A statement from the transition team could have easily have come from the Trump Regime:
"Agency review team members are well-respected in their fields and for their extensive experience in the federal agencies they review. We have granted a limited number of authorizations...
The same official admitted that other transition officials have also received waivers, but refused to tell Day and Restuccia their names of even how many of them there are. The Journal also "identified 35 people who had registered as lobbyists prior to this year and who do not need special approval to work on the transition. Those individuals lobbied for a range of companies, unions and advocacy groups-- from BP America, Inc. and a company that owns private prisons to the Environmental Defense Fund and the American Federation of Teachers. Some haven’t lobbied for more than a decade, while others lobbied in recent years." I wonder what the fella from BP is working on.
Political candidates of both parties have grappled with what role former lobbyists should play in their campaigns and administrations. President Trump came under criticism in 2016 for tapping lobbyists to work on his transition team, and he later installed them in senior positions at many federal agencies. During his 2016 campaign, Mr. Trump had pledged to “drain the swamp” in Washington. A analysis by ProPublica and the Columbia Journalism School [almost a year old] in 2019 found more than 280 lobbyists had served in positions in the Trump administration.
My old friend, Jonathan Tasini, a labor-oriented podcaster and author, is starting a newsletter, Working Life, which you can find here. This afternoon he launched it with an assertion that Biden would have won Florida if he had run as a populist. He contends that Floridians are looking for candidates who want to put more money in peoples’ pockets, makes it possible for people to make a decent living and narrow the inequality gap. "What they want to see is simple: is what you are proposing going to help me pay the bills?"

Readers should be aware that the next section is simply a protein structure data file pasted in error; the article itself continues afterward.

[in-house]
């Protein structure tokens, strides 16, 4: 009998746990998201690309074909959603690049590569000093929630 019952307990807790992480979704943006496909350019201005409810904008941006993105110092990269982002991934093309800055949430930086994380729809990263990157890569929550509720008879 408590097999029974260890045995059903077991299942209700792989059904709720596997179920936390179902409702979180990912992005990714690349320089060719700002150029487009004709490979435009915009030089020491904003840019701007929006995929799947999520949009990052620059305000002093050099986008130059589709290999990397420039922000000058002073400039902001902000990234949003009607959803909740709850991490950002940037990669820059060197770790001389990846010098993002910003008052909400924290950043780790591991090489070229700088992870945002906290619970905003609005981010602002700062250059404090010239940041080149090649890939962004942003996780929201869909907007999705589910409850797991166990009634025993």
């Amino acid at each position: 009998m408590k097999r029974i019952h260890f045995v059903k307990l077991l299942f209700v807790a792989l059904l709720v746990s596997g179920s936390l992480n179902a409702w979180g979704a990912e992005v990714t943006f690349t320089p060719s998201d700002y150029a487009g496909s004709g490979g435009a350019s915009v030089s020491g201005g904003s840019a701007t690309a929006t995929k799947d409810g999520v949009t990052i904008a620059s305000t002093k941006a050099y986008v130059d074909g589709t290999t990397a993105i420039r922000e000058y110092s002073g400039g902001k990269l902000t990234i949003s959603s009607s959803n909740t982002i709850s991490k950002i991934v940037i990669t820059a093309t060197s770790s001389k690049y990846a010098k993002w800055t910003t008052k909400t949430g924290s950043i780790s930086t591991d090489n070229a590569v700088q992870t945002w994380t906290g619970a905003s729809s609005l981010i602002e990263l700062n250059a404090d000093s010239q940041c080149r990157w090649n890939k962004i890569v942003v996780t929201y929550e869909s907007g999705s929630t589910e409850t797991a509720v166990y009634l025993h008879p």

What really grabbed my attention in the Florida results was a relatively unremarked upon, at least nationally, Florida victory-- the passage of Amendment 2, which will raise the state minimum wage to $15-an-hour by 2026. (Side point for now: keep in mind that $15-an-hour, though a huge leap above the putrid federal minimum wage of $7.25-an-hour, is still below what the minimum wage, federal or state, should be... at least $20-$22-an hour). The vote on the initiative was overwhelming: 6,377,444 in favor (60.8 percent) and 4,111,094 opposed (39.2 percent) [votes are as of November 11th 2020]. That is a winning margin of over 2.2 million votes. The presidential election results: Trump 5,658,847 (51.2 percent) versus Biden 5,284,453 (47.9 percent). That is a winning margin of just 374,000 plus votes out of more than 10.9 million votes. I decided to look county-by-county at the Florida Trump vs. Biden race compared to the Yes-No vote on Amendment 2. In virtually every county, Amendment 2 outperformed Biden’s numbers-- in some cases, by a lot (20-70 percent)-- and that was true in counties that voted for Trump and even in counties where Amendment 2 lost but still tallied more votes than Biden. Consider these examples, looking at the total votes cast and the percent differences, and the “under-performance” of Biden versus Amendment 2:Miami Dade County • Biden: 617,201 (53.4 percent) • Trump: 532,409 (46.1 percent) Amendment 2— • Yes: 751,866 (70.55 percent) • No: 313,922 (29.45 percent) [Biden “under-performance”: 134,665] Palm Beach County • Biden: 429,856 (56 %) • Trump: 332, 760 (43.4 %) Amendment 2— • Yes: 503,661 (68.61%) • No: 230,457 (31.39%) [Biden “under-performance”: 73,805] Broward County • Biden: 617,689 (64.6 %) • Trump: 332, 960 (34.8 %) Amendment 2— • Yes: 666,522 (75.24%) • No: 219,328 (24.76%) [Biden “under-performance”: 48,833] Duval County • Biden: 251,952 (51.2 %) • Trump: 233,316 (47.5 %) Amendment 2— • Yes: 278,164 (58.1 %) • No: 200,624 (41.9 %) [Biden “under-performance”: 26,212] Hillsborough County (Tampa—the fourth most populous county in FL) • Biden: 375, 714 (52.8 %) • Trump: 326,158 (46 %) Amendment 2— • Yes: 402,095 (60.3 %) • No: 267,685 (39.97 %) [Biden “under-performance”: 26,381] Pinellas County (Tampa Bay-St. Pete area) • Biden: 277,191 (49.6 %) • Trump: 275,949 (49.4 %) Amendment 2— • Yes: 312,569 (59.65 %) • No: 211,452 (40.35 %) [Biden “under-performance”: 35,378] ... [T]he above differences in the numbers are pretty stark—and raises a legitimate argument that Biden should have put a wildly popular Amendment 2 at the forefront of his campaign in Florida, ESPECIALLY in communities where he had perceived weaknesses or a lack of excitement for his candidacy. And even if Biden still fell short in the state, a full-throated embrace of a stark, pocket-book appeal would likely help win other down-ballot races and, long-term, help the party build. Second point: I don’t share the progressive knee-jerk argument that polling shows the majority of the American people support progressives ideas like “Medicare For All” and, so, you just have to roll these ideas out and, presto, the people will vote in favor. That’s rubbish-- because (a) polling questions are very dodgy in how they can be framed [as an aside: it’s amusing to hear my fellow progressives denounce polls…and at the same time use polls to back up a central argument…makes for great fundraising emails, though!] and (b) polling never can factor in a brutal, well-funded, pro-corporate anti-campaign once an idea hits the streets. And that’s the point going forward: Progressive ideas are big winners BUT you need good organizing to win.